During the past several years, medical researchers have explored the relationship between coffee and wellness, as it appears that some individuals who drink the beverage regularly experience a lower risk of type 2 diabetes and cardiovascular disease. Yet a new study suggests that too much coffee can have an adverse effect on the body, or even reverse the benefits altogether.
A team at the Western Australian Institute for Medical Researchers concluded that chlorogenic acids (CGA), which are found in coffee beans, may prevent the body from burning fat or creating insulin. This development has huge implications for those diagnosed with clinical obesity, as the risk of being diagnosed with type 2 diabetes is much higher in this demographic.
The experiment involved mice in a lab that were administered the equivalent of between three and six cups of coffee each day. Mice that consumed more than the average person showed signs of glucose intolerance, a key indicator of the onset of diabetes.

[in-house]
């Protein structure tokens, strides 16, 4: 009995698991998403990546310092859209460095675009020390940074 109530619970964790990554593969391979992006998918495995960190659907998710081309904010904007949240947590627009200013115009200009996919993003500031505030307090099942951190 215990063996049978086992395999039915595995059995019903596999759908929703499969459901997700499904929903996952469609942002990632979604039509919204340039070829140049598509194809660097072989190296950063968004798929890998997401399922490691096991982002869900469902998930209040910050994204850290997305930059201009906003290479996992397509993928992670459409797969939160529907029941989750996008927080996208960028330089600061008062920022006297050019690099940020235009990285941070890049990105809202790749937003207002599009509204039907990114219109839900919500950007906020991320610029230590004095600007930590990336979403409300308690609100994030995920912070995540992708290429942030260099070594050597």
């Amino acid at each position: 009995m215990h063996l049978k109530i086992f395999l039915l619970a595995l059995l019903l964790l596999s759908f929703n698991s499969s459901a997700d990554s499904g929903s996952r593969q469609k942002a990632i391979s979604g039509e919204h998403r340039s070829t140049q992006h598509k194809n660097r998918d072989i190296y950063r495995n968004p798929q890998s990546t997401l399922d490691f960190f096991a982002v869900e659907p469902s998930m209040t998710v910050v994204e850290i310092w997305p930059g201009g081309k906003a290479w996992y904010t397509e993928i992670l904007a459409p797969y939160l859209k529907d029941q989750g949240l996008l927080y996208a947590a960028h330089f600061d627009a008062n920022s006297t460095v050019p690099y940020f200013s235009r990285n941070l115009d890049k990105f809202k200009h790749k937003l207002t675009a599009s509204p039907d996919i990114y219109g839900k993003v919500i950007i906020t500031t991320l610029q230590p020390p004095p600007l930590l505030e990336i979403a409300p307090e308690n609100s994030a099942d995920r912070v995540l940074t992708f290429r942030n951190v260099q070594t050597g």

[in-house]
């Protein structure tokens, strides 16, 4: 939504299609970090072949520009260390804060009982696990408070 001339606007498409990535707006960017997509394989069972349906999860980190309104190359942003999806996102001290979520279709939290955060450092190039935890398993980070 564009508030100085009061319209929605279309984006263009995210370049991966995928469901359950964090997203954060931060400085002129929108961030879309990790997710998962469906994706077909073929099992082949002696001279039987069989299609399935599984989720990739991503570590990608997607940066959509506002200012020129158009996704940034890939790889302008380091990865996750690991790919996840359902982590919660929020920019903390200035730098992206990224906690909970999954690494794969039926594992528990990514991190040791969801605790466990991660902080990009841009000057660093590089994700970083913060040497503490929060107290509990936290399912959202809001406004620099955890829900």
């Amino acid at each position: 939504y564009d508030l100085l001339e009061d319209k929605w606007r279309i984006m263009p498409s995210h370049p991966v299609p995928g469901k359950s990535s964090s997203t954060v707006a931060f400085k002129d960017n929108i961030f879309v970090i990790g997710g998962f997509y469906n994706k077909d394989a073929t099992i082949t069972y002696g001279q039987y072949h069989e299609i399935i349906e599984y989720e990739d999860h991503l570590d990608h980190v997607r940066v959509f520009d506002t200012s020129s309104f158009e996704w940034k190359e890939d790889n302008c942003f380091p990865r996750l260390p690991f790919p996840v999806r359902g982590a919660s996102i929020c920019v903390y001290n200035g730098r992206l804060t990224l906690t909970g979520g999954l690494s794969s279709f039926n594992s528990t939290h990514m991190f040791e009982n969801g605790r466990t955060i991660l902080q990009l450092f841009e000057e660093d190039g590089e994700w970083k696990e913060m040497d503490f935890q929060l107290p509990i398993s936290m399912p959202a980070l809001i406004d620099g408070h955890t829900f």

“Everybody knows about the effects of caffeine, but when we’re considering our lifestyle choices it’s important to remember that compounds such as CGA can have an effect on our health if they’re not consumed in moderation,” Vance Matthews, one of the lead investigators from the Institute, said in a statement.
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